He was in his minority and Henry VIII had left instructions for a regency council (of equals) to advise his son, but over the days that followed Henry VIII’s death, his instructions were put to one side and Edward Seymour became Lord Protector, governing England on behalf of his nephew. Henry VIII didn’t want that, he didn’t want one person in charge and influencing his son, he wanted a council of equals helping Edward.

      1. Tidus says:

        Henry was foolish to trust the Seymour’s. How is it that Edward Seymour
        was able to get away with this ?

  2. Banditqueen says:

    Henry had the right idea setting up a Council of sixteen rather than a Lord Protector with the power of a Regent. Henry was hoping to avoid the fates of earlier Protectors and or minority Kings. He also hoped to avoid a power grab, but that is exactly what happened here. Former Lord Protectors had been the brother of the former King or Uncle or other relative, with the support of the Great Council and the former Queen would have a ceremonial role to play. Henry excluded Queen Katherine Parr, probably because of the trouble with her heretical beliefs a year earlier and left clear instructions for his sons formal education. However, Edward Seymour took over and made himself Lord Protector, his brother Lord Admiral, probably on the fact that he was the new King’s oldest living male relative. The Seymour brothers had probably planned this take over for some time. Edward recruited others like William Paulet to gain backing for their take over and had manourvered the old guard out of the way over the previous couple of years, taking advantage to Henry’s susceptibility to paranoia and conspiracy theories to get rid of rivals for power. Just how they really got away with it is amazing but they pulled off a coup and for the next few years, effectively ruled as de facto Kings.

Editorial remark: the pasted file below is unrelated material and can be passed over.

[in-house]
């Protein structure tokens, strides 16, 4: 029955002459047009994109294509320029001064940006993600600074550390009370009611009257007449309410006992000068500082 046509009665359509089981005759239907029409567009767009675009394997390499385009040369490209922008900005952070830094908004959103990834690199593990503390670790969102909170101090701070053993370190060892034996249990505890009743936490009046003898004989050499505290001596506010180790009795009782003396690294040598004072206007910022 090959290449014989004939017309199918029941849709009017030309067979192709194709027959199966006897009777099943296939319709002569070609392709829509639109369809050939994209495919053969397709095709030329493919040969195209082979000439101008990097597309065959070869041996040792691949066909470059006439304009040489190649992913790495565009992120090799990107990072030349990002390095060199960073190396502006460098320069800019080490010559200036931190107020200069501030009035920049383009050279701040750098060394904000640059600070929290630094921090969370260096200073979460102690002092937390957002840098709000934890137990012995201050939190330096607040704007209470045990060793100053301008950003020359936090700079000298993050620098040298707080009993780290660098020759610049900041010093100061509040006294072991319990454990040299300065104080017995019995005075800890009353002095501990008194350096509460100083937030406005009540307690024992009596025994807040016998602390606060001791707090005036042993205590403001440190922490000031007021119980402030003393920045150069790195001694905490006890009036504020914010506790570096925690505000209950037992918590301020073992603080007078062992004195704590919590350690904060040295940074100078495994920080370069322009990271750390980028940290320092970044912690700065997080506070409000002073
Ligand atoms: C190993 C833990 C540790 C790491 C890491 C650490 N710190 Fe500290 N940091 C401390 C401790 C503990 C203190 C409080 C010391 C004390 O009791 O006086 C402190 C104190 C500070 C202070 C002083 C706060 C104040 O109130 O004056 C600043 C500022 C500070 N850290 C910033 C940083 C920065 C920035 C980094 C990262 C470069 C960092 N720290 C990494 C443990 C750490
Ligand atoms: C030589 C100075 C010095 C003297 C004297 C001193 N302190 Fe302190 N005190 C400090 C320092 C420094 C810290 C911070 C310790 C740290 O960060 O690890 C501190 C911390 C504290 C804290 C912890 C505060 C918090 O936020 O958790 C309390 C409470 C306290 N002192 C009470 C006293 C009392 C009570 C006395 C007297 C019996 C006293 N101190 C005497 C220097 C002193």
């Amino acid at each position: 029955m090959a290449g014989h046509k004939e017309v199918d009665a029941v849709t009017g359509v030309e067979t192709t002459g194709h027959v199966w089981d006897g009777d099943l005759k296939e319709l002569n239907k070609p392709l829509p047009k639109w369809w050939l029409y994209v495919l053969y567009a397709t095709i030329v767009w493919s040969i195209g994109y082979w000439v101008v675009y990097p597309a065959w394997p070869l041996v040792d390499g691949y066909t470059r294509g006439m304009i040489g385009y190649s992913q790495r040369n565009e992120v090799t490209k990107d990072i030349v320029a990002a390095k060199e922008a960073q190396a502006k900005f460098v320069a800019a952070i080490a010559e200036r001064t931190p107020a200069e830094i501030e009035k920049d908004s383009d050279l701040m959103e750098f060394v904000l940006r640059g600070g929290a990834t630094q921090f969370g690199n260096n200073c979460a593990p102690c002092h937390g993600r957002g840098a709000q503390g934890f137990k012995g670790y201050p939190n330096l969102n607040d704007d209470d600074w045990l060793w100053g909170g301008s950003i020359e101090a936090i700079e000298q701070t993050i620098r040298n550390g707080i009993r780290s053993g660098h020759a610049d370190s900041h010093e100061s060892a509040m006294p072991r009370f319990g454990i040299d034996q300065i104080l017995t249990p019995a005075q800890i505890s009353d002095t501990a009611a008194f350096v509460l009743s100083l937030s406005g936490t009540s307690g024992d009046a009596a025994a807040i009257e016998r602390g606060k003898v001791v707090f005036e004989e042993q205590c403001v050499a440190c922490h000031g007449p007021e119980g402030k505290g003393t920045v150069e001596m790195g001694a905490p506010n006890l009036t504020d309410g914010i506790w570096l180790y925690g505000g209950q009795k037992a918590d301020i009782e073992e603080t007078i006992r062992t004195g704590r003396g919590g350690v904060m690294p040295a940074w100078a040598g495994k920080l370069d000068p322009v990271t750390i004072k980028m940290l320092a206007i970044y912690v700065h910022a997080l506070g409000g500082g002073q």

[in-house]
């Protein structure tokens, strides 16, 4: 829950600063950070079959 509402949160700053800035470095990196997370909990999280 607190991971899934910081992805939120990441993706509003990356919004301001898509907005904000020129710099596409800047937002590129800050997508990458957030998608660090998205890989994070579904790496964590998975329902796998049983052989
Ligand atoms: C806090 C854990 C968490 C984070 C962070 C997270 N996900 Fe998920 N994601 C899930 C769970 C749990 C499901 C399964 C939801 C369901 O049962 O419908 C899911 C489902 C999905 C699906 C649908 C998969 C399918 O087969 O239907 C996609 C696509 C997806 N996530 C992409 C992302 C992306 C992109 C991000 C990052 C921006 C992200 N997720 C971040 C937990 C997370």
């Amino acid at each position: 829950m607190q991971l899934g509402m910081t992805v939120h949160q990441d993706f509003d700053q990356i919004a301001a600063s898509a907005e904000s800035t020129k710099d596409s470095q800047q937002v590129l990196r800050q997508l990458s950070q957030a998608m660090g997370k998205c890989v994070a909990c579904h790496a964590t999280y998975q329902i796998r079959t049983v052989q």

1. Banditqueen says:

      Sorry I meant Paget, not Paulet.

  3. Renee Leininger says:

    I love how the same numbers appear in the birth and death years. 1457 and 1547.

Please note: Comment moderation is currently enabled so there will be a delay between when you post your comment and when it shows up.

Leave a Reply

Your email address will not be published. Required fields are marked *

This site uses Akismet to reduce spam. Learn how your comment data is processed.